Data Privacy 1

Data privacy today

We seem to be greeted with weekly news of new security breaches or revelations of intercepted traffic. The data and Managed Services market, with its multi-billion dollar growth, isn’t likely to be affected as much and will be able to open up opportunities for companies. These opportunities range from having different ways and locations to; store data, revisit privacy policies and practices, and address security measures.

We’ll limit the definition of ‘Data Services’ providers (DSPs) to those who provide data and technology hosting and management services — the likes of infrastructure and online software providers. We (Pathway) are a Canadian DSP. We’ll also take a look at the reasonable spectrum of threats rather than just those recent ones in the media.

Some of the biggest types of challenges DSPs and their customers face:

  • security breaches, break-ins and break-outs
  • adhering to privacy policies affecting confidentiality
  • controversies of data disclosure related to government programs

Balanced views of news

It’s not just the large social networks and technology giants, like cloud services providers, who’ve come under scrutiny after well-publicized revelations of break-ins and data disclosures. Many data services and hosting companies have come under similar scrutiny and faced a growing number of challenges, unfortunately, many of these companies are across the border.

Security breaches and government wiretapping scandals aren’t the only security-related threats to an organization, these types of threats occur with far less frequency than other types of incidents like internal leaks and breakdowns in process, and dubious vendor policies. Much of the process of staying ahead comes down to education across the spectrum and tackling the most frequent data privacy vulnerabilities that carry the greatest threat to the organization. Losing control of data can cause damage to operations and to the reputations of individuals and their businesses.

Informed trust

The erosion of customer trust as a result of privacy breaches is generally very damaging for businesses. Surprisingly however, there are market segments that remain unaffected despite the large number of breaches, incidents and revelations. For example, large social networks and “free” email service providers haven’t reported any marked exodus. They do however address a very specific market and there’s a certain inferred value of the corporate data that they store.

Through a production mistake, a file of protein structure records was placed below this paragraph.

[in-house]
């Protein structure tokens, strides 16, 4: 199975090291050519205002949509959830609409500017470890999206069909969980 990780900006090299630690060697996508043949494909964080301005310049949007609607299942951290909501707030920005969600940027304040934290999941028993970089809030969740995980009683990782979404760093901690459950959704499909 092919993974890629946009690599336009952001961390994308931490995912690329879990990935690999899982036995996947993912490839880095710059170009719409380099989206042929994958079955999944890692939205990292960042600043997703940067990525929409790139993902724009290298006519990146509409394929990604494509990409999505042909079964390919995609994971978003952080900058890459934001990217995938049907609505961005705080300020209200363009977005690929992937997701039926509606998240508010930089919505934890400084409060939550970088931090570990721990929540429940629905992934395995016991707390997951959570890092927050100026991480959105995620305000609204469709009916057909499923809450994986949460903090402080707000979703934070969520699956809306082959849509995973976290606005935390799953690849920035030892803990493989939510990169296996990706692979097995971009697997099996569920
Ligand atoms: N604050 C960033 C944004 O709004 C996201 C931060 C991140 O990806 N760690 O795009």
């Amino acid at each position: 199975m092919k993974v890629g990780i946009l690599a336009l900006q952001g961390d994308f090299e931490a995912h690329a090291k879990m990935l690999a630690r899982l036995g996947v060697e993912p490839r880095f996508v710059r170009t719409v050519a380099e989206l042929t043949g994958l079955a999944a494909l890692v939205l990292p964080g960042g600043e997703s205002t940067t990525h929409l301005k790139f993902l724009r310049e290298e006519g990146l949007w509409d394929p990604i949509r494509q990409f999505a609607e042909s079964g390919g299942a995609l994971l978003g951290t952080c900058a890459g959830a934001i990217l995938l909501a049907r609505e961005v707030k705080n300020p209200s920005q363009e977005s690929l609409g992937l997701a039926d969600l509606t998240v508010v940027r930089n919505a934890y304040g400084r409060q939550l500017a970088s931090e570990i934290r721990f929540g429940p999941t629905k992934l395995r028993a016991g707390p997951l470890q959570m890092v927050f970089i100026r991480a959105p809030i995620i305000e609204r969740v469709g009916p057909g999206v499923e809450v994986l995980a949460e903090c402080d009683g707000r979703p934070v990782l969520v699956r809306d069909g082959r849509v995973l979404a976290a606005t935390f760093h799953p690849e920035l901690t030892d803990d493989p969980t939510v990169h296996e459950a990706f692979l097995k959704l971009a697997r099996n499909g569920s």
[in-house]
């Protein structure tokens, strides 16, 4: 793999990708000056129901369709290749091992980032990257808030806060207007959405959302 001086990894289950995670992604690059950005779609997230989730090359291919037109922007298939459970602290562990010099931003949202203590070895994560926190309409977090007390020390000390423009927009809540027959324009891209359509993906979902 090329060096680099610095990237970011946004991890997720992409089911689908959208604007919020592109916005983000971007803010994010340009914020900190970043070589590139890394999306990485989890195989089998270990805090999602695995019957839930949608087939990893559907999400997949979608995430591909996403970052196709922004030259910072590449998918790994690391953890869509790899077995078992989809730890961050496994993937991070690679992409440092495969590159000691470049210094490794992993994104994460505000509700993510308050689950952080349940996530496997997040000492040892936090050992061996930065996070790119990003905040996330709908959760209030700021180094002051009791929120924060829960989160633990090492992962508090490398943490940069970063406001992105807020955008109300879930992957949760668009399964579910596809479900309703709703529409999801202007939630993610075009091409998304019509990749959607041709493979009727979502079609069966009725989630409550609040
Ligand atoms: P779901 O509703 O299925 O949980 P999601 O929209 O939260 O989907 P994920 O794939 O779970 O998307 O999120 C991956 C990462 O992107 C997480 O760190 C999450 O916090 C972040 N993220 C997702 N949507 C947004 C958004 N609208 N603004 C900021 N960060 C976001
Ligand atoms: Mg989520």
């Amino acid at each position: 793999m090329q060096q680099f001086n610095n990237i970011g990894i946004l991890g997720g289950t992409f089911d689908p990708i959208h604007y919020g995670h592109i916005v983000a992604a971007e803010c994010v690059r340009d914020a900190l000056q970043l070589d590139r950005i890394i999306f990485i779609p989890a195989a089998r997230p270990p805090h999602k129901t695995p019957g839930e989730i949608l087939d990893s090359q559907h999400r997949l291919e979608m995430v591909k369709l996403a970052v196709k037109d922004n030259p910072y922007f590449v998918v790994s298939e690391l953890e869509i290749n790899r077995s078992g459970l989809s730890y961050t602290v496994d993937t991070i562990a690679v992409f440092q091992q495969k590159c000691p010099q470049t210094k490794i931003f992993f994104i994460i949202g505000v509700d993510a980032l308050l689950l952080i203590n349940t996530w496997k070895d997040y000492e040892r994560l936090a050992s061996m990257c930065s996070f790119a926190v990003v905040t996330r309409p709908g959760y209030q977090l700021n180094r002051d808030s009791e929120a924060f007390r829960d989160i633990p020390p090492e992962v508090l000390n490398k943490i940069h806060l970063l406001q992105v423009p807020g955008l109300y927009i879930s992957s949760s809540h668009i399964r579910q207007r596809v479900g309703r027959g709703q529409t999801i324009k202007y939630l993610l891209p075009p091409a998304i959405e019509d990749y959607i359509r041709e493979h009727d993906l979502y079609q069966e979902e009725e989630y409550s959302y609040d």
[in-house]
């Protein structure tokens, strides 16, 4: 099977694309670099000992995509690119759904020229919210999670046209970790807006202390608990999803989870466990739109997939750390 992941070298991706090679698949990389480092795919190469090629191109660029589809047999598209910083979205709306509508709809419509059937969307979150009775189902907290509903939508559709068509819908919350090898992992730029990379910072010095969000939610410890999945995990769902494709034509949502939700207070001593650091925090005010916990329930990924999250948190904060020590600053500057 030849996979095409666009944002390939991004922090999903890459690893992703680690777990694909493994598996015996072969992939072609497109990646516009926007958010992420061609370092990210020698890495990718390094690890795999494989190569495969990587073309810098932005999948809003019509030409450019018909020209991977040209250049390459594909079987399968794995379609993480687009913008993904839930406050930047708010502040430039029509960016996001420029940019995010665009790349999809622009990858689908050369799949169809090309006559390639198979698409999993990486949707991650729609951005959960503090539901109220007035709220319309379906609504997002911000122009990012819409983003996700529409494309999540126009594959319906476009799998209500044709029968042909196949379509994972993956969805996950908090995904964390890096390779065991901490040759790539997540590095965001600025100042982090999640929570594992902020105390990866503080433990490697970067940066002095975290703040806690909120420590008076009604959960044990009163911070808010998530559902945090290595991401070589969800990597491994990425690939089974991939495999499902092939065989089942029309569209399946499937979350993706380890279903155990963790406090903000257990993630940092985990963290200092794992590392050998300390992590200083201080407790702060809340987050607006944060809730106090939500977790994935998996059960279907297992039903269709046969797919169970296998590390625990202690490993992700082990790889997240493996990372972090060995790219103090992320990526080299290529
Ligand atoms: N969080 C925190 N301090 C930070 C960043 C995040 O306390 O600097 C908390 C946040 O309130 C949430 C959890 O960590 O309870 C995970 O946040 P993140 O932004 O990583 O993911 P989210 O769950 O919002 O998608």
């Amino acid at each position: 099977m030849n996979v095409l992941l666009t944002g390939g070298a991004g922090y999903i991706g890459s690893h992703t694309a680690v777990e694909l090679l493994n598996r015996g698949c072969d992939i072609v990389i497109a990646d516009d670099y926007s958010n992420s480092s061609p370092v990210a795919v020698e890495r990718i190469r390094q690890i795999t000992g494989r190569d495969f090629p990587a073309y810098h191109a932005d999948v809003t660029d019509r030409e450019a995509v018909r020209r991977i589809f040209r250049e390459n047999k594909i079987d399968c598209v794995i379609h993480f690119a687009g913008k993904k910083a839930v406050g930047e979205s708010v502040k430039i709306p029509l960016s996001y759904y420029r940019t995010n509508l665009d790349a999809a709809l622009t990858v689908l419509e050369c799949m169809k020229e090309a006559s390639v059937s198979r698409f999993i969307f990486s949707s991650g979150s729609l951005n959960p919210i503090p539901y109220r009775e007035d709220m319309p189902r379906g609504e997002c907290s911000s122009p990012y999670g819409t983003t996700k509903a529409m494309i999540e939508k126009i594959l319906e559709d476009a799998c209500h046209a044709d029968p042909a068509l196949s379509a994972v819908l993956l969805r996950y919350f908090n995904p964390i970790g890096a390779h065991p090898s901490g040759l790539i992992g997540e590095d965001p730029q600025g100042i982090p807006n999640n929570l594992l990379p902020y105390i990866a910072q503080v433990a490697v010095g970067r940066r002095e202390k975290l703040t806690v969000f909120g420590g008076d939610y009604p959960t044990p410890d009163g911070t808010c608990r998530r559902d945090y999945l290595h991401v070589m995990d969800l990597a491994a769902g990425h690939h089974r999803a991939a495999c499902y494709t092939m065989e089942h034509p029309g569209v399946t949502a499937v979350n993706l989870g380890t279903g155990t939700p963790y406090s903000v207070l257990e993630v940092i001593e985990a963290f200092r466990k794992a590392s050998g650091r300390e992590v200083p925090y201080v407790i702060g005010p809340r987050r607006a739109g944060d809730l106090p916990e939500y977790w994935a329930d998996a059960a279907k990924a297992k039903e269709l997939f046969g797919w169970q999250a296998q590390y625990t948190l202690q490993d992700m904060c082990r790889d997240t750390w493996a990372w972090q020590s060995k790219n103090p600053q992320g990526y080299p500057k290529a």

Most organizations with valuable trade secrets tend to be more selective in their choice of email and data hosting providers. It’s not about trusting the cloud or online services, but rather with whom you’re working, their business end game and business model, resulting policies, and their local laws that govern the extent to which your data can be held in confidence.

For example, there’s a limit to how much privacy can be provided to users when their data is being used to fund the firm. Although data itself may not be sold directly, even metadata-driven ads are unacceptable to many organizations. Great examples are healthcare, finance, energy and mining firms. Another example is everyday customer banking. A good area in which to question to ask is about their suppliers down the pipe. Did you know some banks send data to other companies and even to the U.S. in order to offer you services like reports and dashboards? This fact is often obscured and hidden in the small print, but it’s there. Should they be clearer, or should the users be more inquisitive? The only thing we can easily change first is ourselves — therefore, we’d propose consumers be more inquisitive and ask questions about what and how data is being handled.

Part 2: Data privacy series

This series discuss the 3Ps and the criteria DSPs use to protect your data against threats.

Part 3: Data privacy series

This series discuss information on the policies, politics and practices that govern data privacy.

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